The most successful lure for this type of fishing is a popper. The unique style of a popper allows you to work the lure without moving it too far out of the strike zone. My favourite lure for Borumba is a Megabass Pop X. When choosing a popper for this technique, try to find a lure with the majority of weight in the tail. This way, after being popped, the lure will slide backwards almost into the same spot as it started. This will allow you to get a lot more time in the strike zone, thereby maximising your chances.
When fishing banks with receding shade, your technique needs to change to suit the conditions. The most effective technique when the shade is at its peak is to start by covering lots of water. Long casts in any direction across or along the shade will increase your chances of locating a fish.
With long searching casts it may pay to change the lure from a standard popper to a walk-the-dog style lure, i.e. a surface stickbait that can be worked from side to side with small twitches of the rod tip. Alternatively, you can use a popper that will do both, like the Pop X.
A walk-the-dog style lure has the ability to be worked faster, covering more water. As the fish are actively hunting at this time of the morning, you don’t need to pause the lure for long periods.
As the morning wears on, the sun will draw the bass back towards the structure so your lure placement will need to mirror this. The less shade there is, the more accurate you will need to be. Find some fishy looking structure that is still in the shade. Cast a popper past the timber deep into the shade, then work the lure slowly with lots of pauses back towards the structure. Pauses in your retrieve are important as you won’t have much shade to work with. The most important pause is as your lure closes in on the structure, and you can never pause too long.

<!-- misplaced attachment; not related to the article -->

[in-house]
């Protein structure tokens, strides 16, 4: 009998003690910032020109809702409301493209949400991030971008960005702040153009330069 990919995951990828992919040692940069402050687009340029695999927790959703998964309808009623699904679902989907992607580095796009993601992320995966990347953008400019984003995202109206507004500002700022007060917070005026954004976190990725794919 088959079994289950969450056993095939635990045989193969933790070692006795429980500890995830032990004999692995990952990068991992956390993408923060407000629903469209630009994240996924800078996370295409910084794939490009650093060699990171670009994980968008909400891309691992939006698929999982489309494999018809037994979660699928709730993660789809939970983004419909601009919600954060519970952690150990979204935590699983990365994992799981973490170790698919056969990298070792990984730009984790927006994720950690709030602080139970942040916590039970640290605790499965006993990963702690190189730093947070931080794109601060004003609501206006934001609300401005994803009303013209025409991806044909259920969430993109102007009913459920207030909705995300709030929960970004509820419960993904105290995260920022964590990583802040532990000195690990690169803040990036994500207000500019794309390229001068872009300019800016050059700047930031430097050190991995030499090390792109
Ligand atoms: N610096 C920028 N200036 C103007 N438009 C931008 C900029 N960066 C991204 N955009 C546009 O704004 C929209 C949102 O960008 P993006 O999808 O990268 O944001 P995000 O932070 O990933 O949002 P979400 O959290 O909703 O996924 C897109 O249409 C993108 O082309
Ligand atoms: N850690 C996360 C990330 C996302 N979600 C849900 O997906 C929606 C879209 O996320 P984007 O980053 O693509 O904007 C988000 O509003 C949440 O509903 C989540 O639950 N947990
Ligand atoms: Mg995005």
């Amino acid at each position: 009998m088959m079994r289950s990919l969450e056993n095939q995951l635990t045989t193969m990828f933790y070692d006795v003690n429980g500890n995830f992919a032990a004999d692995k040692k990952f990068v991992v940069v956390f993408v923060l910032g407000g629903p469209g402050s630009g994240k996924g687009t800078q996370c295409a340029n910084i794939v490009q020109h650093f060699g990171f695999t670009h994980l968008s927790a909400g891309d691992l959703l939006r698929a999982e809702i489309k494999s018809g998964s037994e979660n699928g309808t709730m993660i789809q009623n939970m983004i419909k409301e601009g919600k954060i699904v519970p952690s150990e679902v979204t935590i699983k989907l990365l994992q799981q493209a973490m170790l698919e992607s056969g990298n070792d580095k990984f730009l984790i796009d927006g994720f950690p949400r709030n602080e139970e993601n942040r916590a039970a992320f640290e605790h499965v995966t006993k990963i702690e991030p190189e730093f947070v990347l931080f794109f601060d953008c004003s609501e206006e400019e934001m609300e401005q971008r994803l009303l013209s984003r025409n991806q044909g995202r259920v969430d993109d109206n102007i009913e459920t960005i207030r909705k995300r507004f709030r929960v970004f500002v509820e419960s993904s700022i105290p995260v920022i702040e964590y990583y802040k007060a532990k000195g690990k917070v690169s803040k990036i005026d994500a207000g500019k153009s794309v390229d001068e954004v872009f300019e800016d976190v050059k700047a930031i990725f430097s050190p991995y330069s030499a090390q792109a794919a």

In most bass impoundments I get on the water before the sun rises. I do this to make the most of the surface bite before the light overcomes the shade.
Borumba dam is the opposite. The top arms of Borumba are completely covered with shade until at least 8am. This darkness provides the bass with a sense of security, allowing them to travel vast distances and hunt almost anywhere. Unfortunately, the fact that they can venture so far under the cover of shade can make them difficult to locate.
As the sun takes control and draws the shade towards the more dominant cliffs and steeper banks, it begins to expose the bass’ secret vantage points. Rather than fish when the shade is at its peak, I have found chasing Borumba’s bass on topwater more productive when the sun is high in the sky. The sun forces the bass to retreat to the shade against the side of the rocks and heavily timbered banks. The small pockets of shade work like a highlighter, pointing out exactly where I need to place my lure.
Patches of shade like this effectively mark a zone around the target where you can still score points even if your cast isn’t a bull’s eye. Think of the shade as the strike zone. Whenever your lure is in that shade, you are in with a chance. With your retrieve technique, make sure to include lots of pauses maximise the time you have to draw the interest of an inquisitive Borumba bass.
When fishing tight to structure it is important to constantly make sure drags are tight and set correctly. When using tight drags I also constantly check my knot strength every few casts and always retie the lure after fighting a fish. These bass have an uncanny ability to make it back to structure, defying all attempts by the angler to stop them.
Rod: Mega Bass Destroyer rod F2 Super Full House
Reel: Shimano Stella 1000
Main line: 10lb Unitika Aorika II super PE braid
Leader: 14lb Unitika Aiger III fluorocarbon
Lure: Megabass Pop X in the colour IL Tamamushi Ob
Replacement hooks: Gamakatsu treble wide gap size 6
A good bass taken in a shady area of the dam. The shadow gives the bass a sense of security.
A healthy Borumba bass taken on a Megabass Pop X. I like this lure because it can be a popper or a walk-the-dog style lure, depending on how you work it.
Some small shade starts to form along the bank. When the shade is restricted to narrow bands along the shore it is generally easier to locate the bass.
You can often catch more bass throughout the day at Borumba than at other bass impoundments.
When the shade is covering a wide area you don’t have to cast quite as accurately.
A bass taken in the early morning on a walk-the-dog style lure. These lures are a good option when there is lots of shade as they allow you to cover a lot of water.